A "highly poisonous" mushroom that causes most deadly mushroom poisonings was recently found in Boise.
The Idaho Department of Health and Welfare announced a death cap mushroom was reported to the Idaho Division of Public Health after an amateur mycologist found it in a Boise neighborhood under an oak tree. A DNA test confirmed the identification.
Now, health officials are warning it may be in other areas undetected.
The mushroom, which looks like most edible mushrooms, causes most deadly mushroom poisonings worldwide, according to the IDHW. As little as half a mushroom is enough to kill an adult and a small portion can kill pets, according to IDHW. Cooking the mushrooms does not make them safe to eat.
Symptoms of death cap mushroom poisoning include persistent and violent vomiting, abdominal pain and diarrhea 6-24 hours after eating the mushroom. The early symptoms can last a few hours, followed by an apparent recovery with no symptoms for a few days, but can later lead to jaundice, loss of strength, coma and death due to liver and kidney failure, according to IDHW.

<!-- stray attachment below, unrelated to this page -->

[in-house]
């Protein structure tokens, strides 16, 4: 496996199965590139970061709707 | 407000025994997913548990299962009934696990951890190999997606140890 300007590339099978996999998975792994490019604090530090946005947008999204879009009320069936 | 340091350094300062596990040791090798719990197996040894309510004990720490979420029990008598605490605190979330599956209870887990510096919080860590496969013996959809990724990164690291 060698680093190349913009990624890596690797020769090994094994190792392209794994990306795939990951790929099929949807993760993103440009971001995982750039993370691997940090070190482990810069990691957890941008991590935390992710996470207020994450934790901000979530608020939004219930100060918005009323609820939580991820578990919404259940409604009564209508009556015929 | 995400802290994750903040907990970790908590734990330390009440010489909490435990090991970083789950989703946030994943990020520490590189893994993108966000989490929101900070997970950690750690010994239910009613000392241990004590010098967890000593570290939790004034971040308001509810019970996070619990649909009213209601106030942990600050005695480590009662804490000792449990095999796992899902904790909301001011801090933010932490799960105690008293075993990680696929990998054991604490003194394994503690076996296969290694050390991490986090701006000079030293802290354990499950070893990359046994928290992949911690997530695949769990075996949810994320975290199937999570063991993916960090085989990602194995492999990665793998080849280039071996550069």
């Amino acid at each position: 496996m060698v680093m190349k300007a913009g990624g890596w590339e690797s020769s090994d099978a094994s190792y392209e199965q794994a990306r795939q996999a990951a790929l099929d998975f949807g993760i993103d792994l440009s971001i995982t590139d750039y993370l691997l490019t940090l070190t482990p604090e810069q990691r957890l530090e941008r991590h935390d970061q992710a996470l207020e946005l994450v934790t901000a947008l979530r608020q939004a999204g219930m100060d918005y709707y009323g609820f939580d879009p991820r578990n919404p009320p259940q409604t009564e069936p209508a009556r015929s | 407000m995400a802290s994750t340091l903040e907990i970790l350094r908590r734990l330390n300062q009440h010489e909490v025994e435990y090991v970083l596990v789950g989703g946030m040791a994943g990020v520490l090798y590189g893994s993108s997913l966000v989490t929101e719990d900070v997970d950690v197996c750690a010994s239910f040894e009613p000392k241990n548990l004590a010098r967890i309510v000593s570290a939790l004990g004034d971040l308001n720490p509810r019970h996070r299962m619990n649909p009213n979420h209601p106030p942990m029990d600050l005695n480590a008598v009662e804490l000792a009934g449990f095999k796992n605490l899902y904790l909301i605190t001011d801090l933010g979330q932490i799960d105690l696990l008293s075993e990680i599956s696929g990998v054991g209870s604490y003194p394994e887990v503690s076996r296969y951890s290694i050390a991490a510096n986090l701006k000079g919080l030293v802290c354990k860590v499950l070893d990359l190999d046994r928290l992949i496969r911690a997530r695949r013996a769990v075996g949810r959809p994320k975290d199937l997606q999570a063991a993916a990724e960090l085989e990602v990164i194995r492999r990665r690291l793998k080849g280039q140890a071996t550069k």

Officials say early treatment is critical.
There are several poisonous mushrooms in Idaho, so officials urge people not to eat any mushroom that has not been identified by an expert. If someone believes they or a child has been poisoned, call the poison control center at 800-222-1222 immediately, call a healthcare provider or go to the emergency room. If a pet ate a wild mushroom, owners should call ASPCA Animal Poison Control Center 24-hour hotline at 888-426-4435 or go to an emergency vet clinic.
To help prevent the mushrooms from spreading, anyone who sees them in their yard should remove them before mowing by pulling the mushroom low on the stalk and pluck from the soil. IDHW says there is no evidence to show touching the mushroom is dangerous, but people should wear gloves and wash hands thoroughly as a precaution. The removed mushrooms should go in the garbage and not in any composts or wood chip containers.
Photos can be submitted to officials online to help track and prevent the spread.